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finding/replacing a long binary pattern in a .bin file

 
 
yaipa
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      01-19-2005
John,

Thanks for reminding me of the mmap module. The following worked as
expected.
#--------------------------------------------------------
import mmap

source_data = open("source_file.bin", 'rb').read()
search_data = open("search_data.bin", 'rb').read()
replace_data = open("replace_data.bin", 'rb').read()

# copy source.bin to modified.bin
open("modified.bin", 'wb').write(open("source_file.bin", 'rb').read())

fp = open("modified.bin", 'r+')
mm = mmap.mmap(fp.fileno(), 0)

start_addr = mm.find(search_data)
end_addr = start_addr + len(replace_data)
mm[start_addr:end_addr] = replace_data

mm.close()
#--------------------------------------------------------

Although, I choose impliment string method approach in the build tool
because there are two occurances of *Pattern* in the .bin file to be
updated and the string method did both in one shot.

Cheers,

--Alan


John Lenton wrote:
> On Wed, Jan 12, 2005 at 10:36:54PM -0800, yaipa wrote:
> > What would be the common sense way of finding a binary pattern in a
> > .bin file, say some 200 bytes, and replacing it with an updated

pattern
> > of the same length at the same offset?
> >
> > Also, the pattern can occur on any byte boundary in the file, so
> > chunking through the code at 16 bytes a frame maybe a problem. The
> > file itself isn't so large, maybe 32 kbytes is all and the need for
> > speed is not so great, but the need for accuracy in the
> > search/replacement is very important.

>
> ok, after having read the answers, I feel I must, once again, bring
> mmap into the discussion. It's not that I'm any kind of mmap expert,
> that I twirl mmaps for a living; in fact I barely have cause to use

it
> in my work, but give me a break! this is the kind of thing mmap
> *shines* at!
>
> Let's say m is your mmap handle, a is the pattern you want to find,
> b is the pattern you want to replace, and n is the size of both a and
> b.
>
> You do this:
>
> p = m.find(a)
> m[p+n] = b
>
> and that is *it*. Ok, so getting m to be a mmap handle takes more

work
> than open() (*) A *lot* more work, in fact, so maybe you're justified
> in not using it; some people can't afford the extra
>
> s = os.stat(fn).st_size
> m = mmap.mmap(f.fileno(), s)
>
> and now I'm all out of single-letter variables.
>
> *) why isn't mmap easier to use? I've never used it with something
> other than the file size as its second argument, and with its access
> argument in sync with open()'s second arg.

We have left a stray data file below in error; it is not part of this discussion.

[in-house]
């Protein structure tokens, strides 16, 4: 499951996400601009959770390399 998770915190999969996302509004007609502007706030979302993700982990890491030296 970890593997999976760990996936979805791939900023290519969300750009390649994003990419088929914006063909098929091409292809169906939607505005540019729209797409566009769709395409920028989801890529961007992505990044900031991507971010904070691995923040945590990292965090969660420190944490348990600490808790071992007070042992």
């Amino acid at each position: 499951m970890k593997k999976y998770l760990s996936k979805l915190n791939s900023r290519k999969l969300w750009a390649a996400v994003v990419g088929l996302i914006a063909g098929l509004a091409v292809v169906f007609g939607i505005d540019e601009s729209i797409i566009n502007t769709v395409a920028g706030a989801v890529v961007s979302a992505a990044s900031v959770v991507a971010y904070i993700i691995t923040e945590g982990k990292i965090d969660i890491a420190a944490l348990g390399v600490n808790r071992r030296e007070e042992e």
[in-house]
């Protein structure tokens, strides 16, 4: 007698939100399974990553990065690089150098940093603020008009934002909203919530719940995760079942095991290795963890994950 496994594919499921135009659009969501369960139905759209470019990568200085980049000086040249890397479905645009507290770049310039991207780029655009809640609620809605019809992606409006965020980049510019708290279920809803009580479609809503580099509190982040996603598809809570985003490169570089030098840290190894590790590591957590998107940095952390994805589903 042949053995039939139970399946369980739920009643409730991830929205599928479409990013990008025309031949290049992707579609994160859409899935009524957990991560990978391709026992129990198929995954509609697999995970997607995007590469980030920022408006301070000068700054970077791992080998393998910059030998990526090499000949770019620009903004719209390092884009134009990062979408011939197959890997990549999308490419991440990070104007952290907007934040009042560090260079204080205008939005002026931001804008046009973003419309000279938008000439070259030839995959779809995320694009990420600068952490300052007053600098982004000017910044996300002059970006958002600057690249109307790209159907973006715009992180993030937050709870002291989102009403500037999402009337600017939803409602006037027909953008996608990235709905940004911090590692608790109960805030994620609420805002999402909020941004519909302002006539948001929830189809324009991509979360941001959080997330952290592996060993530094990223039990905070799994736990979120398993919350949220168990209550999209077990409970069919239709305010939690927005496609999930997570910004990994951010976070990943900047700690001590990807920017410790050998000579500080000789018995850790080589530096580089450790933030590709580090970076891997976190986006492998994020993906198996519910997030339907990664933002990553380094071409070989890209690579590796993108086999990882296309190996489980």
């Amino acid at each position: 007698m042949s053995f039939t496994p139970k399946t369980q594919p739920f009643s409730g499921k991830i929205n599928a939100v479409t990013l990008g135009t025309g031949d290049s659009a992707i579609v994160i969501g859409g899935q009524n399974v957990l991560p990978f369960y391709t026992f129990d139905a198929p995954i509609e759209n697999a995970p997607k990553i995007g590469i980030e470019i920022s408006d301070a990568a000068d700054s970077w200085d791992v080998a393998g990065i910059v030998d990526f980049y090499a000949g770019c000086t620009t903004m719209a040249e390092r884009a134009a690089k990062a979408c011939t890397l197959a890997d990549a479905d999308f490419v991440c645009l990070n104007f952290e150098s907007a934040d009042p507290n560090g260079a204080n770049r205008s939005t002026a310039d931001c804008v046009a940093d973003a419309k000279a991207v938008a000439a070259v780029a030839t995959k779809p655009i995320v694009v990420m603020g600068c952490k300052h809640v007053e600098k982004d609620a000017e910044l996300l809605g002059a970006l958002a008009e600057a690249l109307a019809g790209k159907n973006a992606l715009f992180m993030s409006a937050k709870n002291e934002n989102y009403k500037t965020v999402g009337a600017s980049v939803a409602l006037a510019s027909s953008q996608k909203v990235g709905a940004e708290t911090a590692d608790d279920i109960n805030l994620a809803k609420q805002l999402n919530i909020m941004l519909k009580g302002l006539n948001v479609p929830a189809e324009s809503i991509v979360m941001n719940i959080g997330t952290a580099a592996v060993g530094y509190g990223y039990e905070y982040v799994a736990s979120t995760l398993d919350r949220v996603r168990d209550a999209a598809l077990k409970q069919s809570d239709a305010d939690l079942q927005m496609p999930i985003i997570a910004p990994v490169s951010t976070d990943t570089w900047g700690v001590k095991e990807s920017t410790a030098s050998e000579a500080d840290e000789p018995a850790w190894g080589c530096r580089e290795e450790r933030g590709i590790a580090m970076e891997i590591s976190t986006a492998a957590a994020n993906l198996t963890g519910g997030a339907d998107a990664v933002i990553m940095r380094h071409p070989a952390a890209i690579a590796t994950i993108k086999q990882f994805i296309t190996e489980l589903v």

>
> --
> John Lenton ((E-Mail Removed)) -- Random fortune:
> If the aborigine drafted an IQ test, all of Western civilization

would
> presumably flunk it.
> -- Stanley Garn


 
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yaipa
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      01-19-2005
Thanks Francois,

It worked as expected.
-------------------------------------------------------------------------------
source_data = open("source_data.bin", 'rb').read()
search_data = open("search_data.bin", 'rb').read()
replace_data = open("replace_data.bin", 'rb').read()
outFile = open("mod.bin", 'wb')

file_offset = source_data.find(search_data)
print "file_offset:", file_offset

outData = source_data.replace(search_data, replace_data)
outFile.write(outData)
outFile.close
print ""

 
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yaipa
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      01-19-2005
Thanks Francois,

It worked as expected.
-------------------------------------------------------------------------------
source_data = open("source_data.bin", 'rb').read()
search_data = open("search_data.bin", 'rb').read()
replace_data = open("replace_data.bin", 'rb').read()
outFile = open("mod.bin", 'wb')

file_offset = source_data.find(search_data)
print "file_offset:", file_offset

outData = source_data.replace(search_data, replace_data)
outFile.write(outData)
outFile.close
print ""

 
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yaipa
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      01-19-2005
Bengt,

Thanks for the input, sorry, your diff threw me the first time I looked
at it, but then I went back and tried it later. Yes it works fine and
I've tucked it away for later use. For this particular Use Case
String.replace seems to get the job done in short order and the tool
needs to be maintained by folks not familiar /w Python so I went a head
and used that. But, I image I will use this bit of code when I need a
finer grained tool.

Thanks again.
Cheers,

--Alan

 
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